The rotation rate is the maximum angular velocity airplane can achieve on a given axis
Most of the airplanes not only is limited with the relatively low maximum rotation rate they can achieve, but the rates on the different axis can be completely different. Usually, the roll is the fastest axis, the pitch is second, and yaw is third, if any. Look at flying wings. They can not make a yaw turn at all. It all depends on the airplane itself, but for the most popular builds between 0.5 and 1.5m (20-60") wing-span, here are some ground rules:
- Roll rate that the airplanes can reach in flight is somewhere between 200 and 300 degrees-per-second. Some super-agile flying wing and acrobatic airplanes can go higher, but reaching rates of multirotors is impossible. Even most agile airplanes top up at 400 degrees per second,
- For flying wings, the pitch rate never exceeds 200 dps, and the practical value is between 100 and 150 dps. For traditional airplanes with a tail and elevator, it's better. Values between 200 and 300 degrees per second are reachable, but it should be tested case by case,
- Like I mentioned before, flying wings have no yaw/rudder authority at all. Airplanes with a tail and rudder have it (of course they have), but maximum achievable rates are very low. For most R/C builds, they will seldom exceed 90 degrees per second. Usually even less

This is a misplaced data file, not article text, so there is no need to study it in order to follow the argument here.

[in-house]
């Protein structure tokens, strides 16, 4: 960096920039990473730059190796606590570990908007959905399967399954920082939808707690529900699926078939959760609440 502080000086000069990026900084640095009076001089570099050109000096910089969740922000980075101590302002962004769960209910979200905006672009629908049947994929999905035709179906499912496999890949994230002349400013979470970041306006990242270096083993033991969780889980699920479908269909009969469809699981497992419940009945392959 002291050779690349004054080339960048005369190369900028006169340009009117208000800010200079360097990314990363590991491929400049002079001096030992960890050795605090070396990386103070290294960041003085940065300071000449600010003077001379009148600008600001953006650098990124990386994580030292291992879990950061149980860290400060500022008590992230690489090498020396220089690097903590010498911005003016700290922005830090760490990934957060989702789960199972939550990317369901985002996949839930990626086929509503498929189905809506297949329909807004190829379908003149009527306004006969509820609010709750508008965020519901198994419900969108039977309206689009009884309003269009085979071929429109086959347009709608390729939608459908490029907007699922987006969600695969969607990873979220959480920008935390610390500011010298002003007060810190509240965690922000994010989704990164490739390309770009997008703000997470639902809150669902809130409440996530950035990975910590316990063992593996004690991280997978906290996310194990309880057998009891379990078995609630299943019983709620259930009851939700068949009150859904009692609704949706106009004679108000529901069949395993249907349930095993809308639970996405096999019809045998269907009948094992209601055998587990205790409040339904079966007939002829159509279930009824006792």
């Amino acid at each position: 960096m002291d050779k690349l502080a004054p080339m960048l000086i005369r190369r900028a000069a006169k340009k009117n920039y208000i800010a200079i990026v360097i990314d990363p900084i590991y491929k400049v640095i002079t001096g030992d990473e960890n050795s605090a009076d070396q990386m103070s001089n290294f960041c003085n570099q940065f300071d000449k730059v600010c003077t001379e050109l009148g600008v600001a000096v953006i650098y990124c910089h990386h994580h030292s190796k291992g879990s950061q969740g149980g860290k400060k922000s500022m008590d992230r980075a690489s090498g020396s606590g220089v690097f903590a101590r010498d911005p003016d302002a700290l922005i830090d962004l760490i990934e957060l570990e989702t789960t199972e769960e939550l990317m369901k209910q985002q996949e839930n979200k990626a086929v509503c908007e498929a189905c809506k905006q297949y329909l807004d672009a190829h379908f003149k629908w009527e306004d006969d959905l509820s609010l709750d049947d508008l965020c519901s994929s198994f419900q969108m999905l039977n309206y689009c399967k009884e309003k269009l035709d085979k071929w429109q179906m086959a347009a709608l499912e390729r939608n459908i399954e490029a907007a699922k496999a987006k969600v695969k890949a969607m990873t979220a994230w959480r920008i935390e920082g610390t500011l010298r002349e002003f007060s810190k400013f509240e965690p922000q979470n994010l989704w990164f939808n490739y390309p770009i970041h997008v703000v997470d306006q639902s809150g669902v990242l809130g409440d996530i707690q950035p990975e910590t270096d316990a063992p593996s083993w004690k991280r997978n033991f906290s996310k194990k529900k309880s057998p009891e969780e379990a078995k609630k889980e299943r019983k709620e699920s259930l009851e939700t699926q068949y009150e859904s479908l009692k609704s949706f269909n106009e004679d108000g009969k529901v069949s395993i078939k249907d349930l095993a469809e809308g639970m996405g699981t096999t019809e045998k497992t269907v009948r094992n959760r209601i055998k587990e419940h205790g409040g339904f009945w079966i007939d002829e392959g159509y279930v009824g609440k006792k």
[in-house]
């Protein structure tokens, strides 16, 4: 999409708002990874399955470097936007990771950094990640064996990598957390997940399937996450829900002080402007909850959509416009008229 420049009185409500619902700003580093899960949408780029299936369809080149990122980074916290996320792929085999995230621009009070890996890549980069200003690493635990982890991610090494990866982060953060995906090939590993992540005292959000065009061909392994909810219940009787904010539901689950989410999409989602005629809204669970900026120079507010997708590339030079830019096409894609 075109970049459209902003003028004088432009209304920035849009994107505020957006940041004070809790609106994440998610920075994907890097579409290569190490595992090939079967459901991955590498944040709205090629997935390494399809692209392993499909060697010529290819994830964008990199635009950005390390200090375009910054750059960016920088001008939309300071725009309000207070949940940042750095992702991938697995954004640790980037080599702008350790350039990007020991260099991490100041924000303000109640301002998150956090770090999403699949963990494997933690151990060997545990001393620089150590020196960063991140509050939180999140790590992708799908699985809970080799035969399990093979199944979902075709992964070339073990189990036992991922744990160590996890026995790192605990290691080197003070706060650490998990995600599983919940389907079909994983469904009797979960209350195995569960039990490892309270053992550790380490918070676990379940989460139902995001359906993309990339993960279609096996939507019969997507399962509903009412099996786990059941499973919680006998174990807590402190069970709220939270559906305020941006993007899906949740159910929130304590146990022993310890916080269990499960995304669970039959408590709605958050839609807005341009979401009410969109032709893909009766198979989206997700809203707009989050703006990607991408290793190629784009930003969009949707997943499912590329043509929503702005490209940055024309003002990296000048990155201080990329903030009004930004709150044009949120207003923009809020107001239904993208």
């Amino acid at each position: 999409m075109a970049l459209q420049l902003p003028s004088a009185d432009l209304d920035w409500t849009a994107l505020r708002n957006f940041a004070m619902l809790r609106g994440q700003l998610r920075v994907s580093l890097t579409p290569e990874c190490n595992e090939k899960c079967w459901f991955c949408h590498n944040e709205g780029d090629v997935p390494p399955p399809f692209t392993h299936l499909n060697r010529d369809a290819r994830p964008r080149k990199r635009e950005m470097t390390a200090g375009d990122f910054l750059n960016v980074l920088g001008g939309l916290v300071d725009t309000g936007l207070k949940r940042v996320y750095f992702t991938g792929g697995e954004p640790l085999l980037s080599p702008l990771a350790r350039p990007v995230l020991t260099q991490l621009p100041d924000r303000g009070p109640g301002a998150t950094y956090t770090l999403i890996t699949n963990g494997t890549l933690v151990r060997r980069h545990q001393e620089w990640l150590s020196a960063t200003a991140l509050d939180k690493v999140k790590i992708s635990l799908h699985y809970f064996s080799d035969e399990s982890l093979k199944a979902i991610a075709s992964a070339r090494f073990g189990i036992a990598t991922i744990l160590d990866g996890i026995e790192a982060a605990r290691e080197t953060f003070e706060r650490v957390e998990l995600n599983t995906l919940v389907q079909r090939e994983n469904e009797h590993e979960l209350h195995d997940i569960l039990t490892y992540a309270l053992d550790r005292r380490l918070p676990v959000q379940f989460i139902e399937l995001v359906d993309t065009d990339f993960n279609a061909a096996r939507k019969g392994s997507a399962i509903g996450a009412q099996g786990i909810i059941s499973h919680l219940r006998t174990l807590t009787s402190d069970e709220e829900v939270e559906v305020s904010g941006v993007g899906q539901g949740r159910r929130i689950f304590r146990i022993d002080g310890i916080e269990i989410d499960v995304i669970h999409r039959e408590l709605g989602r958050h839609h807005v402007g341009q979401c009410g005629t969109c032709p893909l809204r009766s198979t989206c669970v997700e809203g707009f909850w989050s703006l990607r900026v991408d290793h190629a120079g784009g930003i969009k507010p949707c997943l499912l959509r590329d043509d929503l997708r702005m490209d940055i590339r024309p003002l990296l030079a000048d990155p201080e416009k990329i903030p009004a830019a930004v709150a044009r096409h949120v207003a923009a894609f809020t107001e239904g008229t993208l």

After your airplane is set up on a hardware level and rates are set to a desirable level, it's time to tune the PID controllers. You are lucky! Both INAV and ArduPilot / ArduPlane have integrated tuning. All you have to do is to run in during flight, and magic will happen! Yes, I'm not kidding. Most airplanes can fly fine on default values, but Autotune can improve the performance dramatically. The shaky or drunken airplane can be converted into a super stable platform at ease.
Final tweaks for INAV
This section is designed only for INAV, although a similar approach can be reused with Aurpilot / ArduPlane.
Airplanes have a much slower response than multirotors. Also, their ability for active stabilization is greatly limited. This is why gyro filtering can be very simple and done only with one setting: gyro_lpf_hz. Most airplanes will fly the best with super low gyro low pass filter cutoff. You can safely go down to 30Hz and even 20Hz without any negative consequences. Remember, the airplane is not a multirotor FPV drone! Do not multirotor replicate tuning on planes.
Another airplane PID tuning aspect that might be a shock for drone pilots: correctly set up airplane does need anty P-gains. Yes, P can be set to 0, and it will still fly. Usually way better than with too much P-gains. Remember that airplanes have built-in stability, and usually, they do not need any direct response to the error. The hardware (center of gravity, the center of drag and center of lift) will take over and fix everything. All my airplanes fly with P-gains at ZERO and they fly great!
The only negative outcome of a disabled P-term on an airplane might be slightly less precise AutoLaunch. But only if the hardware setup part is not done right!